Rejection? You Should be a Cartoonist at The New Yorker
If you’re a writer or other creative type, rejection is a way of life — we’ve all collected those rejection slips and it can be a bit depressing after a while. But if you think you've got it bad, you should be a cartoonist for The New Yorker. In a recent TED talk, the magazine’s cartoon editor Bob Mankoff talked about the numbers involved in his job.
My job is to look at 1,000 cartoons a week. But The New Yorker only can take 16 or 17 cartoons, and we have 1,000 cartoons. Of course, many, many cartoons must be rejected. Cartoonists come in through the magazine every week. The average cartoonist who stays with the magazine does 10 or 15 ideas every week. But they mostly are going to be rejected … Now I know all about rejection … from 1974 to 1977 I submitted 2,000 cartoons to The New Yorker, and got 2,000 cartoons rejected by The New Yorker.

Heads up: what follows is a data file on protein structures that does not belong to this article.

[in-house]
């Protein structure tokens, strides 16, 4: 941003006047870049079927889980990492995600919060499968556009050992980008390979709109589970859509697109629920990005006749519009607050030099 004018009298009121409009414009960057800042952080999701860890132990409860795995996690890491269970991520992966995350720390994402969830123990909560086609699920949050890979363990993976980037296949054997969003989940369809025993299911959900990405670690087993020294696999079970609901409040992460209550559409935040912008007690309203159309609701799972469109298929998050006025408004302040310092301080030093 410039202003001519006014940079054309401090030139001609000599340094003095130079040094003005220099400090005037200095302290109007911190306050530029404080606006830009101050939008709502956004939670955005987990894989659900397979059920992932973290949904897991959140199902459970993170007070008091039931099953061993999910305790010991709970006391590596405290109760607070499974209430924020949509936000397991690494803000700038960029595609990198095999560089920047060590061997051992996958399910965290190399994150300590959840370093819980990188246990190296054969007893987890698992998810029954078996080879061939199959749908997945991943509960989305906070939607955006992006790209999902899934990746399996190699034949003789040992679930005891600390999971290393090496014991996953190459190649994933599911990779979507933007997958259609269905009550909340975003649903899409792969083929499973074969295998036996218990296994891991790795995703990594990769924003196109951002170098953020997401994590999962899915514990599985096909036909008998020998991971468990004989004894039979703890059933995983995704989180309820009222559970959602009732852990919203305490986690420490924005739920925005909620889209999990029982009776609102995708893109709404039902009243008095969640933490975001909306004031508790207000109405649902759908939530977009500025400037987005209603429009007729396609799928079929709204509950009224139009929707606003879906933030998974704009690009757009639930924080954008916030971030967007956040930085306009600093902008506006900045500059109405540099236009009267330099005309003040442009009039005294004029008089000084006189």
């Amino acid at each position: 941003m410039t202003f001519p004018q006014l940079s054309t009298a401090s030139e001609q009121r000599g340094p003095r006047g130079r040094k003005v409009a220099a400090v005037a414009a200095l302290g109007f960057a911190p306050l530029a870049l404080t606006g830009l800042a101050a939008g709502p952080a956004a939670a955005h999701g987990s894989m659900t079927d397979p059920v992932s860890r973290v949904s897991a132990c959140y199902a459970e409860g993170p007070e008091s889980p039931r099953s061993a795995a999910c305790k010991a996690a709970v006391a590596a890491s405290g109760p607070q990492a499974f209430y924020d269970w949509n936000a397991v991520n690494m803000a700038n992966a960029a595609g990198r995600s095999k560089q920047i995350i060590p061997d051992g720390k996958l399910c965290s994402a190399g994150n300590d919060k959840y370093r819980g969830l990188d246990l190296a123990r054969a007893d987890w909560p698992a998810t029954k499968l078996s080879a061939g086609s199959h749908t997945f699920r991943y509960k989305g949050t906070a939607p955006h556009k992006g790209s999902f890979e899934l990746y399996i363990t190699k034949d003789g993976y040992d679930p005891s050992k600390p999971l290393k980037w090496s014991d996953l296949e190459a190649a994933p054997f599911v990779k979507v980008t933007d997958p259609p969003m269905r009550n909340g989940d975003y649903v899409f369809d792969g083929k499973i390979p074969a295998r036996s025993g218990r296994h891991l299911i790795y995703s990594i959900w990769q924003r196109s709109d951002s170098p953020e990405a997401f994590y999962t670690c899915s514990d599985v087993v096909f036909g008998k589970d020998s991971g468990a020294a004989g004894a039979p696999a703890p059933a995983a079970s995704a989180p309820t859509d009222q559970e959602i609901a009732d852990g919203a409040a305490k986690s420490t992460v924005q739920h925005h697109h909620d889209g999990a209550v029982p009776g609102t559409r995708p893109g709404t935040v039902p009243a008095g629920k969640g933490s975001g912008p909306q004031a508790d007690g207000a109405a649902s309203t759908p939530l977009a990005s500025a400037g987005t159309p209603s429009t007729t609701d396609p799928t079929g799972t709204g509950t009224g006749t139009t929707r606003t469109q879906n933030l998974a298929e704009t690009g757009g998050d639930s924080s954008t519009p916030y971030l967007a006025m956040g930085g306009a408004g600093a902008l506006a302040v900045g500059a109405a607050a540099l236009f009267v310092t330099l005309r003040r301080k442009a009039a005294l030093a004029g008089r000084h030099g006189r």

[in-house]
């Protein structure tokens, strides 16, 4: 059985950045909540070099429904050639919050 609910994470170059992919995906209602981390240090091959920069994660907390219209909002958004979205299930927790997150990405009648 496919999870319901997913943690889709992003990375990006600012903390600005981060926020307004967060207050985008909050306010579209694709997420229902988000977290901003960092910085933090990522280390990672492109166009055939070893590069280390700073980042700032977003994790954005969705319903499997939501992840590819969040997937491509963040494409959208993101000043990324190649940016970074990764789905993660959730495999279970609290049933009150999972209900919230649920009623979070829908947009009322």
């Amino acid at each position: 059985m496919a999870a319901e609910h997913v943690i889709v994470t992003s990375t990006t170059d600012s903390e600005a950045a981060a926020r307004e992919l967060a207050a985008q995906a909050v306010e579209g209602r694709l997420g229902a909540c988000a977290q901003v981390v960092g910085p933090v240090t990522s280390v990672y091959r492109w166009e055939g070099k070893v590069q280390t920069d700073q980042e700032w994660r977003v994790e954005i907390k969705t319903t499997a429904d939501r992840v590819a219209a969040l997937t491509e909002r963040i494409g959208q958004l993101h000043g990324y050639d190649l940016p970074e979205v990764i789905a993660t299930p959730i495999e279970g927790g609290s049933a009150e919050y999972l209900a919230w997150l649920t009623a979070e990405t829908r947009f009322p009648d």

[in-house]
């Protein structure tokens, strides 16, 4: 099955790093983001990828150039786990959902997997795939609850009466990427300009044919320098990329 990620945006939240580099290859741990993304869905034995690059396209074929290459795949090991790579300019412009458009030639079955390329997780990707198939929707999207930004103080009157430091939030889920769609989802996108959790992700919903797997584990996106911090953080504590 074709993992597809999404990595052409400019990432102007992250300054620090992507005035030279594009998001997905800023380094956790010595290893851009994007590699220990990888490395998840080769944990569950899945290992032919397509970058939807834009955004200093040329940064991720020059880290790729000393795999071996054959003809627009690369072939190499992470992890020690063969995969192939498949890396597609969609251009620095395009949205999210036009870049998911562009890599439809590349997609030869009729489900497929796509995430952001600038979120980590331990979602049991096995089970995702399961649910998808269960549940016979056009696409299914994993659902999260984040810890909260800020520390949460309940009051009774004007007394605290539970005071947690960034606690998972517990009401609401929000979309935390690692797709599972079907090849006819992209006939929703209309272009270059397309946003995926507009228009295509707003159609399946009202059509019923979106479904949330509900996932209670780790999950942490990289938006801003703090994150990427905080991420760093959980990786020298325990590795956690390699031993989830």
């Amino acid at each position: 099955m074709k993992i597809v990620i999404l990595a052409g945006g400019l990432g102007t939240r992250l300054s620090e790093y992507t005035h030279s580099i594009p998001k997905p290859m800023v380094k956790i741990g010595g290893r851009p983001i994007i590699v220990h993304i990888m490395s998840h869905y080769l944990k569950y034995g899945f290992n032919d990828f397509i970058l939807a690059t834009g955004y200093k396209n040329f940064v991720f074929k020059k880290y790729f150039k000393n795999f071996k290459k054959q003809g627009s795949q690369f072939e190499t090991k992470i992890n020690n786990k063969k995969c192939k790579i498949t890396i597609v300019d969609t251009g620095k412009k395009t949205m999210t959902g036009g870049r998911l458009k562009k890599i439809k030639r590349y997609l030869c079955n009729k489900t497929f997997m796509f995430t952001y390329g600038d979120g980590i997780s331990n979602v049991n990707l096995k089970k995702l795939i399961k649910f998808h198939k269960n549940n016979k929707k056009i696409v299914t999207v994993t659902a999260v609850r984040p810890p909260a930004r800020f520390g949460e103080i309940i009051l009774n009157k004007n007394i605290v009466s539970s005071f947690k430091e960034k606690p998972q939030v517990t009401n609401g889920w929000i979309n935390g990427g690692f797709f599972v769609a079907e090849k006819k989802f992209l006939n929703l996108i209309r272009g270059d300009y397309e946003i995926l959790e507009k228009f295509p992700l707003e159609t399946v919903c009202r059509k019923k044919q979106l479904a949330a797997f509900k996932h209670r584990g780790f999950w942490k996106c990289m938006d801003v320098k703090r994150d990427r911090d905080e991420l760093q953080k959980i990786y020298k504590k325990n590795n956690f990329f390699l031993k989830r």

Wow. Just ‘wow’. I like to think I’ve got a thick skin, but 10-15 rejections a week? How do you keep going against those kind of odds? This does give me a bit of pause and a bit more appreciation for my cartoonist friends out there.
You can see the video from his TED talk here
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